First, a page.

"Helping You Navigate the Course to Financial Freedom"
  February 2016
Reading the Tea Leaves

"As January goes, so goes the year." At least that is the case according to the old adage made popular by the Stock Trader's Almanac.  This phenomenon is also known as the "January Barometer."  It simply means that January's market's performance, as measured by the S&P 500 Index, is a harbinger of how the market will do for the year.
Yet according to Morningstar.com, the S&P 500 posted 6 negative January returns since 2007, but had full year negative returns in only 2 (2008 and 2015).
Table 1: Key Index Returns
Jan 2016
2015 Full Year %
3-year* %
Dow Jones Industrial Average
NASDAQ Composite
S&P 500 Index
Russell 2000 Index
MSCI World ex-USA**
MSCI Emerging Markets**
Source: Wall Street Journal, MSCI.com
MTD returns - December 31, 2015-January 29, 2016
Annual Returns - December 31, 2014-January 1, 2016
The indicator actually does a much better job of predicting winners than losers, because markets are biased toward the upside.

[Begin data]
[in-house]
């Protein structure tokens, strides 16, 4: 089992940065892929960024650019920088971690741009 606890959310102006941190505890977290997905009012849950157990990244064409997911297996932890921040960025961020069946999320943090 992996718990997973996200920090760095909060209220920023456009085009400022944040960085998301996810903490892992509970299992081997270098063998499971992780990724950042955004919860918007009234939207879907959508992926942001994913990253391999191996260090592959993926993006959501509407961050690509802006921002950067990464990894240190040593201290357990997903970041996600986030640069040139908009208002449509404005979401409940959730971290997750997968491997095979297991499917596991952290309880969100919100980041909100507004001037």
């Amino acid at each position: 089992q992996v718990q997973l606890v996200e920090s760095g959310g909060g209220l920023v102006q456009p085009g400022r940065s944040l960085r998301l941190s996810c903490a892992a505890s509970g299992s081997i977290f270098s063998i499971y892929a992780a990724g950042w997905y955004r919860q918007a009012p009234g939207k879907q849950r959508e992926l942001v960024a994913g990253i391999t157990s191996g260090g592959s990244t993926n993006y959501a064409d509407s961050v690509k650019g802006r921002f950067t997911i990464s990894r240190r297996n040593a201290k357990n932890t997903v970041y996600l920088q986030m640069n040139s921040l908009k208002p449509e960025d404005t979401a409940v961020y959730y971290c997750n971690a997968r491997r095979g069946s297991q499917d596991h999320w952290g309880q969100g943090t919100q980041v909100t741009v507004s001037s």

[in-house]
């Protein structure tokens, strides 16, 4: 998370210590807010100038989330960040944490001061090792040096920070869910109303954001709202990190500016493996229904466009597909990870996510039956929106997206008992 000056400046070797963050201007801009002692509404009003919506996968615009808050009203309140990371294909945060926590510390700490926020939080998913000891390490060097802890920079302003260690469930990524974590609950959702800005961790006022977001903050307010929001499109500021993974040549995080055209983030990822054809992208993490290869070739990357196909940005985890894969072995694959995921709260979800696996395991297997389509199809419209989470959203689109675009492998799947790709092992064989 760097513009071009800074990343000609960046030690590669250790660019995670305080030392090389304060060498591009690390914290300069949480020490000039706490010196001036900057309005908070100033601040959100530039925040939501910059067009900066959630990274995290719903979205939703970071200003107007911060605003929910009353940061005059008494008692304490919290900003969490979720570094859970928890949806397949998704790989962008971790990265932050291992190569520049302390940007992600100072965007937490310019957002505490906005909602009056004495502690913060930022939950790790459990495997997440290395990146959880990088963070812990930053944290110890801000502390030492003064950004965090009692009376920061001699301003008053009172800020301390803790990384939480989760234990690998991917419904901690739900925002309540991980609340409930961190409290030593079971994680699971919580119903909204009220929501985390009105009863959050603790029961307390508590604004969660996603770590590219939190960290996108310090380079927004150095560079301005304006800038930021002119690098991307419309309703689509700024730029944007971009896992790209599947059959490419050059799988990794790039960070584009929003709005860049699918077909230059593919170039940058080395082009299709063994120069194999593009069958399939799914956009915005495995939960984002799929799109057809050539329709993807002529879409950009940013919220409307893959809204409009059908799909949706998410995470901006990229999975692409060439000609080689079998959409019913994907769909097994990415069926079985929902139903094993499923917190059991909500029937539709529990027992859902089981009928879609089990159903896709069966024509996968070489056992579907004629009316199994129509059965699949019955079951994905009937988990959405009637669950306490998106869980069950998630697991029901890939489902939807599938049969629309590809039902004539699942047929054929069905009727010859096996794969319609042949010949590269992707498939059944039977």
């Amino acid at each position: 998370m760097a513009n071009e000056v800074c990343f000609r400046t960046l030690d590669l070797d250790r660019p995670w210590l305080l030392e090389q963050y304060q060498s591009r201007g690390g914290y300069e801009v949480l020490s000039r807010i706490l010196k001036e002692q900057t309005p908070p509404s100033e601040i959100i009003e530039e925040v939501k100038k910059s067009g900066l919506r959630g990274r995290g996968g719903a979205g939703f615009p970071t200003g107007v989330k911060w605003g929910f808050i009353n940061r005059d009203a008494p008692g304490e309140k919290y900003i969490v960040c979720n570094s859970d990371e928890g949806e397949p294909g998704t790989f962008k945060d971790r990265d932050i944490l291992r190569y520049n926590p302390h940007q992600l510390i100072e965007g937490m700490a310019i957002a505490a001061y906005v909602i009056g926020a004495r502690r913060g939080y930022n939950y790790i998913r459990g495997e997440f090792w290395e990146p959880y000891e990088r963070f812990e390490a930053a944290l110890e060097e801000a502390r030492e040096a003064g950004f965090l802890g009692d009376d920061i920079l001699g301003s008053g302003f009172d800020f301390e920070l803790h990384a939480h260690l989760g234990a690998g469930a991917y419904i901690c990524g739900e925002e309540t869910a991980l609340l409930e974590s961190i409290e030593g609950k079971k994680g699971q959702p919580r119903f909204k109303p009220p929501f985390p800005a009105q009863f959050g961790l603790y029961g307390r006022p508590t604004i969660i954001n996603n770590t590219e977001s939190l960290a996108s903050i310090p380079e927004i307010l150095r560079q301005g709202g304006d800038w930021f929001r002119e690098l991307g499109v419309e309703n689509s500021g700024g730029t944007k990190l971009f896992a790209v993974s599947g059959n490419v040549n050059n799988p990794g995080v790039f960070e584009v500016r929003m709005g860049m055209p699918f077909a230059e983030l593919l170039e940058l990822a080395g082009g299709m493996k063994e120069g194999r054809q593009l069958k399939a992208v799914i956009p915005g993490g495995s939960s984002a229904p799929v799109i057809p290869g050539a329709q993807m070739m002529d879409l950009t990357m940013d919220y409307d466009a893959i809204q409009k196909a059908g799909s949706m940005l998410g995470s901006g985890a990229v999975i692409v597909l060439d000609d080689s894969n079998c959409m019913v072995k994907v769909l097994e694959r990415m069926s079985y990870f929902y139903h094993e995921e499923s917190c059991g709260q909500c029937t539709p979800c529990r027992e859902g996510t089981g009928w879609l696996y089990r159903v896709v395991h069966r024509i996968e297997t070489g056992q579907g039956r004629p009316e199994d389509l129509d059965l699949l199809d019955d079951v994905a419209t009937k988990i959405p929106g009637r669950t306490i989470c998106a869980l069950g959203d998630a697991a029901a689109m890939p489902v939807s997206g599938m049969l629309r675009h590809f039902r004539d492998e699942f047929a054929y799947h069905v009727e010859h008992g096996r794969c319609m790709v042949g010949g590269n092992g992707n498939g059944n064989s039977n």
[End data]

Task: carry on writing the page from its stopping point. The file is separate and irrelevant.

For example, CNBC notes the S&P 500 Index has risen in 23 out of 35 Januarys since 1979. Over the next 11 months, the market subsequently rose in 19 of those 23 years-meaning a positive January has successfully predicted a winning February through December 83% of the time.
But in the years when January lost ground, there was only a 33% success rate in predicting a losing year.
You can always find interesting but useless correlations - the fact of the matter is that historically stocks rise over the long term.
There are plenty of reasons why markets go up or markets go down year by year. So I don't believe that January necessarily sets the full year tone.